Summer is in full swing, green of all shades, everywhere, soothing, relaxing and balancing.

This months article is all about leaves and how you can utilise and extract their potent properties for all sorts of skin conditions. I wanted to give you a real hands on experience this month, something to make and some ideas of how to use it.





All about: Leaves are how trees and plants breathe; they also protect a plant from predators with their unique aromatics.

For example:

Eucalyptus – the scent of eucalyptus is there to prevent bugs and animals from eating the tree, and the leaves are the lungs of the tree, hey presto! An extract of eucalyptus will act to boost your immune system, especially your lungs and prevent bugs in the winter.

If we take the view of the essence of a leaf and look at how they can benefit our skin the possibilities are literally endless and the application of natural products to our skin is synergy, harnessing that leaf’s distinct property to treat a specific skin condition.

Natural plant properties have been used as a reference for skin care for centuries, all over the world, cosmetic companies mimic them in a lab simply because its cheaper and followed a trend of blinding people with science to keep the cash tills ringing. One of the core values at ‘ The Wild Mix ‘ is to empower women to take back ‘ the science bit’ and be more informed about what they are putting on their skin, how to choose from natural ingredients for their unique skin needs and to celebrate the pure power of nature. Who’s in?

I’ve chosen a range of leaves that grow in the UK all summer, and a method to extract the raw properties for home spa DIY beauty. Feel free to do your own research and pick from the plants that grow near you or that you’d like to use, (if you cant identify it, don’t pick it.)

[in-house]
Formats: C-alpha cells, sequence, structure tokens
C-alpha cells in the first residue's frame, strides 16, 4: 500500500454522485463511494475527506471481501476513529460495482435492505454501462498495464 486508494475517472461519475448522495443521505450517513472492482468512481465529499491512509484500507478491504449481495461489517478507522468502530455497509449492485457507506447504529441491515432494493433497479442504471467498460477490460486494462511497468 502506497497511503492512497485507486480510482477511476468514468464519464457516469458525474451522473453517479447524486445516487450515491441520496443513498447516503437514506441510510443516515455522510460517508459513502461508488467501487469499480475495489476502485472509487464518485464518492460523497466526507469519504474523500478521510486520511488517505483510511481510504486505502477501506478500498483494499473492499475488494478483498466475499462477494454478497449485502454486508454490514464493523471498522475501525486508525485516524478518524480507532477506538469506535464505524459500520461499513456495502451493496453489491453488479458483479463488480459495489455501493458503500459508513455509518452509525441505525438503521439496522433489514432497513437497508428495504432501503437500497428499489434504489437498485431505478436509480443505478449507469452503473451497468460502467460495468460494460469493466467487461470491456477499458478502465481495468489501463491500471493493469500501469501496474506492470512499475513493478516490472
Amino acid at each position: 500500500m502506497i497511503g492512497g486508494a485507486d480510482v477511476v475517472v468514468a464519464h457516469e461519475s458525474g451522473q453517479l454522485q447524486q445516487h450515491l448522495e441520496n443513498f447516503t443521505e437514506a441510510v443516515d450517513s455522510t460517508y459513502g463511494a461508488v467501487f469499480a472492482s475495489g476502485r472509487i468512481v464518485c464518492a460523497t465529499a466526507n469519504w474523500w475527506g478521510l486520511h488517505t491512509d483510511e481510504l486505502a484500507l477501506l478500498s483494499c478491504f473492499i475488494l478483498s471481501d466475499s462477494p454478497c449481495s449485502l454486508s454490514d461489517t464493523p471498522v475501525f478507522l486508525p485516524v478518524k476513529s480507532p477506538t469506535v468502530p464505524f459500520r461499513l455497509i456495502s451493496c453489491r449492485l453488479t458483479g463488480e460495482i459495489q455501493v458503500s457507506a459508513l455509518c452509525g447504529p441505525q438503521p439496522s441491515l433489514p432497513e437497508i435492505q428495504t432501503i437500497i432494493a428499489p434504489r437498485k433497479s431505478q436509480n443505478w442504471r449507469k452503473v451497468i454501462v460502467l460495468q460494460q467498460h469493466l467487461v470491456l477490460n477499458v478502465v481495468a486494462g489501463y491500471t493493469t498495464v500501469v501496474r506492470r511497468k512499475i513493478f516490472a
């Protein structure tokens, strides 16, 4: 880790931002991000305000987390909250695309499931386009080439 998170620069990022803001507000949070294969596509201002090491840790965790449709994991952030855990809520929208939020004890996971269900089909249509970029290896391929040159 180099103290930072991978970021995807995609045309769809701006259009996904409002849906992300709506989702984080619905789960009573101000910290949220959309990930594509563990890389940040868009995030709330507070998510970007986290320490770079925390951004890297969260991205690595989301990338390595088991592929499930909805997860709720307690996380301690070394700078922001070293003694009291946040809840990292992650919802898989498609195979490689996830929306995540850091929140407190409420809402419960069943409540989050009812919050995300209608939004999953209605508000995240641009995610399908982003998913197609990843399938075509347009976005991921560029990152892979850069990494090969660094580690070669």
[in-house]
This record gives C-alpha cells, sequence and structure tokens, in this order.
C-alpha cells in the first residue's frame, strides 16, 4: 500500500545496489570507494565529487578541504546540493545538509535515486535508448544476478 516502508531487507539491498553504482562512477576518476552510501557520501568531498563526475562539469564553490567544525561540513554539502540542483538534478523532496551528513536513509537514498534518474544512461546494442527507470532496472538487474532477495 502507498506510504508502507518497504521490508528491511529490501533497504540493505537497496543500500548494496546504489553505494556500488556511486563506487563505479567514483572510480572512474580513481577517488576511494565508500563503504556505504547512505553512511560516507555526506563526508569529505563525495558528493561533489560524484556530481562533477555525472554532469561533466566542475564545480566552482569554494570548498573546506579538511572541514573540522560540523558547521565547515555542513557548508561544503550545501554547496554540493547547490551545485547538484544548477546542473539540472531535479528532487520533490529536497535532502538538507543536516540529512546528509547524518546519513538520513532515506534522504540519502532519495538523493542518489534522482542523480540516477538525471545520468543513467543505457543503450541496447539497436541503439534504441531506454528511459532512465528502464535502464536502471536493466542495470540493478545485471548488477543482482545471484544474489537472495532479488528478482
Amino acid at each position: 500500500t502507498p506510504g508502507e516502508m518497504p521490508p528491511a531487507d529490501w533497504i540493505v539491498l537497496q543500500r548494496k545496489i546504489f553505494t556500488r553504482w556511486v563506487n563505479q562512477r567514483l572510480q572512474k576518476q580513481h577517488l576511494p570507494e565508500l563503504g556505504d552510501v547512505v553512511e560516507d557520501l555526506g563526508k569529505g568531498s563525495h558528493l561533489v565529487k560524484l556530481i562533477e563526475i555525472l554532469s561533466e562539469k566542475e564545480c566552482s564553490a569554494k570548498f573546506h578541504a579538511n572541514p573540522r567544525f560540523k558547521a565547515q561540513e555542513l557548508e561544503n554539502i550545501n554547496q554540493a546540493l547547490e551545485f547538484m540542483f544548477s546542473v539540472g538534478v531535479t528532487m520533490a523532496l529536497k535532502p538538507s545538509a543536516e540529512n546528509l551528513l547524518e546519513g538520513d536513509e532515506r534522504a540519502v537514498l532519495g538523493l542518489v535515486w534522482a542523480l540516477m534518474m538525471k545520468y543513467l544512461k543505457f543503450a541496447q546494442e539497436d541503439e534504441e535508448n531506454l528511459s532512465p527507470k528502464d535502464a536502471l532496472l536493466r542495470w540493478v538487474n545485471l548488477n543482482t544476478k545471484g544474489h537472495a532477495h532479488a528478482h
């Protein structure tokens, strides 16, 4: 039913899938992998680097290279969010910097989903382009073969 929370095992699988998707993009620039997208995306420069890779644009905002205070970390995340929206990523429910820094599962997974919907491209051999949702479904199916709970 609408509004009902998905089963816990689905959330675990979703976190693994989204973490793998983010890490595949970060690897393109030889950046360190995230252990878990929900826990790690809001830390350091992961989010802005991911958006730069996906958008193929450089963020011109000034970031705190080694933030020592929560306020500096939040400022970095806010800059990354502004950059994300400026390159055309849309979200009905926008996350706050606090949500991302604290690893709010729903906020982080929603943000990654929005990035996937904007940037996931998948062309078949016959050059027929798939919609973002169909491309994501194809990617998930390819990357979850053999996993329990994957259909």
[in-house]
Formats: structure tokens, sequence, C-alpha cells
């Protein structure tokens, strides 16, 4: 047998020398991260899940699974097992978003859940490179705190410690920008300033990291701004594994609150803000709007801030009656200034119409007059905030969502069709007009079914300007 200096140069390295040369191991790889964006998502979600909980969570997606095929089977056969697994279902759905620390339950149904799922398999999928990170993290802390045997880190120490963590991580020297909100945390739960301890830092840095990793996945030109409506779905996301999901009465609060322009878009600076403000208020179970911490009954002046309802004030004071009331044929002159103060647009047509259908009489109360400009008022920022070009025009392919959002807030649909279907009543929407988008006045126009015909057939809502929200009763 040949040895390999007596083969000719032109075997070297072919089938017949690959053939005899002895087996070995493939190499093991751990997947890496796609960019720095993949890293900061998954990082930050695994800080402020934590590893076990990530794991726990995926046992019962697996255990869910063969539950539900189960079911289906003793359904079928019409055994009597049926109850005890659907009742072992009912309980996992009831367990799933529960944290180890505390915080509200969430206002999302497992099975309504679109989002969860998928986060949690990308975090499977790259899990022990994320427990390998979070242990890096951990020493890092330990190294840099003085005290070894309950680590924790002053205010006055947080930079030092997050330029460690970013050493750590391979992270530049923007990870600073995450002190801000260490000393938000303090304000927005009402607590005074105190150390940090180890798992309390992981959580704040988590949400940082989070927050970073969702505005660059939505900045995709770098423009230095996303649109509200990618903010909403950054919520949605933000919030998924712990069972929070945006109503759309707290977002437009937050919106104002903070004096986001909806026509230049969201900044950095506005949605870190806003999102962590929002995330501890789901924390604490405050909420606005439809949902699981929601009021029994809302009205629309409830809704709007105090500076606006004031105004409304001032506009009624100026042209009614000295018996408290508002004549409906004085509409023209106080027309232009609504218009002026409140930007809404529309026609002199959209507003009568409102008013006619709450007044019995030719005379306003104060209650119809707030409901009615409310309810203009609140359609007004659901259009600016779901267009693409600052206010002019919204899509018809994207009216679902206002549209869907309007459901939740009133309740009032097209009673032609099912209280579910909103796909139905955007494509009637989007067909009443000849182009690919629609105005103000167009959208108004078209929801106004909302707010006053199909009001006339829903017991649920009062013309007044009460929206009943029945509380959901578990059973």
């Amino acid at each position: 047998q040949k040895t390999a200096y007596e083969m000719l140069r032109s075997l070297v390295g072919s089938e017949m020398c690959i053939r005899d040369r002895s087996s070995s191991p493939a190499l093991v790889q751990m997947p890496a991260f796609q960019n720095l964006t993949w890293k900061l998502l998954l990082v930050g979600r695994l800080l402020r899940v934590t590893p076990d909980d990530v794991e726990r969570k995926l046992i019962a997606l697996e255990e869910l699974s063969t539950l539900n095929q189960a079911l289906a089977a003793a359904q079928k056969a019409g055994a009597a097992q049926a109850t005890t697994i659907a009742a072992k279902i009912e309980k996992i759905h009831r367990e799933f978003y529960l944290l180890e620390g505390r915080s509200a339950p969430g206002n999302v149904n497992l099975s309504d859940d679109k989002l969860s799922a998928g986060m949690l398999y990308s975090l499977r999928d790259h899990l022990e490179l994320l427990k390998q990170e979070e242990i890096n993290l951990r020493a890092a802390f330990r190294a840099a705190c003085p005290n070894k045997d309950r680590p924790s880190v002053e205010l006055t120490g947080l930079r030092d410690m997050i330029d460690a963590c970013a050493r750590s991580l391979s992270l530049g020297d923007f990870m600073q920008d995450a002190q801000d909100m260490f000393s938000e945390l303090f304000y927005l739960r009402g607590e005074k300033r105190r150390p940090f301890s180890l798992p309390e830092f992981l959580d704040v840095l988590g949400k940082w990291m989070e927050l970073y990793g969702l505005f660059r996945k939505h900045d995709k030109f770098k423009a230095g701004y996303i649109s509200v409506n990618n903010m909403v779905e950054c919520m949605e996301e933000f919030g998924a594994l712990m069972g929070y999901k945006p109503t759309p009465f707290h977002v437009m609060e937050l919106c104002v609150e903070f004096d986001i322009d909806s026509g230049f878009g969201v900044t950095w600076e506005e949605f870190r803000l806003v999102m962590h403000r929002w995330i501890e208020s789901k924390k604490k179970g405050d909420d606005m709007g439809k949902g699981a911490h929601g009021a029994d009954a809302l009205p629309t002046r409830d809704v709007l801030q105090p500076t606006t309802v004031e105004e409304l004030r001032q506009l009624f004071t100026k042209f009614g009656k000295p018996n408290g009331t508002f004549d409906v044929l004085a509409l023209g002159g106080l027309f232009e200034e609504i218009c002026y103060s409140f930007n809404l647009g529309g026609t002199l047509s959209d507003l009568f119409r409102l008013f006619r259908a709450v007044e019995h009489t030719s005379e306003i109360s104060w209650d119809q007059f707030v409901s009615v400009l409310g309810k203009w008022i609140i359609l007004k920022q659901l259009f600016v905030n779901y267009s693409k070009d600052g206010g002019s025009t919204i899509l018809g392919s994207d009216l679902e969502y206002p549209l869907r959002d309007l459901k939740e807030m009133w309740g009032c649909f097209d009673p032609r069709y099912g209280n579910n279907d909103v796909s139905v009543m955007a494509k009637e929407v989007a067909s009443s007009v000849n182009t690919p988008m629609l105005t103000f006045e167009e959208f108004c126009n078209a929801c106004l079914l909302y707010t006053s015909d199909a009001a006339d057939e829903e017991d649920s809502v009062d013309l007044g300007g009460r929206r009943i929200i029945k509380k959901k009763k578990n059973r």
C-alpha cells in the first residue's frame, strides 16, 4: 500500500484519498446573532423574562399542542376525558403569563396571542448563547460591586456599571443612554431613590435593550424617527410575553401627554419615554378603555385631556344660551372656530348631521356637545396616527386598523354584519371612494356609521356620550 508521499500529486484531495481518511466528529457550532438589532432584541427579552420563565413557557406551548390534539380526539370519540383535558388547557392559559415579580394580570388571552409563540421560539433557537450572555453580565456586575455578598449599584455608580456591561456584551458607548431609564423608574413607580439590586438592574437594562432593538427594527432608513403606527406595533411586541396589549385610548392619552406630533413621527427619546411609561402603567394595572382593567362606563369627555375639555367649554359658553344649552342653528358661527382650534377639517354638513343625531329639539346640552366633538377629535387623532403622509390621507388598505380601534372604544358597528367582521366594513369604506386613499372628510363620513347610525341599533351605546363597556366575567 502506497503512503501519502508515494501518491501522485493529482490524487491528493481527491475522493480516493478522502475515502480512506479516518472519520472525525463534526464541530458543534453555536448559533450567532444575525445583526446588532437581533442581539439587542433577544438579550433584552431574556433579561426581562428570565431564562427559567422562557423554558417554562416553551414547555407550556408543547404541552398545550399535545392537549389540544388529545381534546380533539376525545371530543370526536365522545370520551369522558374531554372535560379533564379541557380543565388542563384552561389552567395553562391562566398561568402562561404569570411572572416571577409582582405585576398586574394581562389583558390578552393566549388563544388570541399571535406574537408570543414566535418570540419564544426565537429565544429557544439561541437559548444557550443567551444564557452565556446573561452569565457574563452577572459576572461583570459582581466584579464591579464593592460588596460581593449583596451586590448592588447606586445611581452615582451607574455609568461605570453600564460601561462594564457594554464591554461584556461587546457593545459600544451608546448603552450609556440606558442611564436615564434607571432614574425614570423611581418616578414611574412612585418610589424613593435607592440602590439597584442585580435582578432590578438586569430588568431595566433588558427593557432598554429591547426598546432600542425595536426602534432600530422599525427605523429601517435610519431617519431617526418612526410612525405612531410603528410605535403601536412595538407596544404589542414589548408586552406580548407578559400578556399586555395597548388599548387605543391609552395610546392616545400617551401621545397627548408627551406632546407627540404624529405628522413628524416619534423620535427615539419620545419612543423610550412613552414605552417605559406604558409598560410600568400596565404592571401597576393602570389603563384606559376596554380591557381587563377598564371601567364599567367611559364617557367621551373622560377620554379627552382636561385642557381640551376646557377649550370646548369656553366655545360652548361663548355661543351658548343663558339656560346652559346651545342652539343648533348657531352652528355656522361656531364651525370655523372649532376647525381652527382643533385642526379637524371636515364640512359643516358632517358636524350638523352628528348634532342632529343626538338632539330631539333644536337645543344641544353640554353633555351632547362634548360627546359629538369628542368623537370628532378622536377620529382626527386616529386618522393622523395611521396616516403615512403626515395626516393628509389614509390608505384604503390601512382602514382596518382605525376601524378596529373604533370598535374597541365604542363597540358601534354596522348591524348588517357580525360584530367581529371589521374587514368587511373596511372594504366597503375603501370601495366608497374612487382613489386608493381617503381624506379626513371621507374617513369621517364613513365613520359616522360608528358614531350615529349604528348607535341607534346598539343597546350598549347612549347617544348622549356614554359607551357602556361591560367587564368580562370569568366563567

Raspberry leaf: Astringent, tonic, used for conjunctivitis, good to close open pores and smooth the skin.

Meadowsweet: Astringent, antisceptic, good for breakouts.

Sage: Antibactrial, toning, good for breakouts.

Blackcurrant: Cooling, ant inflammatory, tonic. High in vitamin C. Good to tone the deeper capillaries, great for breakouts and creating a protective top skin layer.

Lemon balm: Astringent, relaxing, cooling, tonic. Protection from UV damage, stimulates circulation, tightening.

Hydrosol: Hydrosol is the water left over from the steam distillation process used for making an essential oil, I'm going to share a simple method of making a hydrosol at home. Hydrosols can be used as a toner, spritz, room mist or added to customise a clay mask for your unique skin type.




1, After washing your leaves put them in the bottom of a saucepan with water that is not scalding but just off the boil. Leave to infuse overnight.

2, In the morning the process begins, set the saucer, collection bowl, large bowl and ice as in the picture. The steam from your infusion will cool on hitting the top bowl and drip into your collection bowl. Set the cooker to a low heat so that you can leave it for half an hour to an hour.


3, Check your water levels, if the collection bowl is near full pour it into your bottle, if there is still water around your leaves you can set it up for another 20 minutes to half an hour.


4, Then your ready to pour all you collected hydrosol into a bottle and use. Spritz bottles are readily available online and in some chemists.


Don’t forget to post your skin care mixes on instagram with the hashtag #mysummerskinmix and someone will win a wild mix formula, yay!


Becky Stanley is a Mother, founder of The Wild Mix, a skincare educator and freedom lover with a dash of puritan. She grew up on the Somerset levels and has perused many roles; silversmith, stained glass designer, trapeze artist, world traveller and baby massage educator - before finding this one. Becky lives in Bristol with her inspirational daughter. You can visit her shop over at | Facebook | Instagram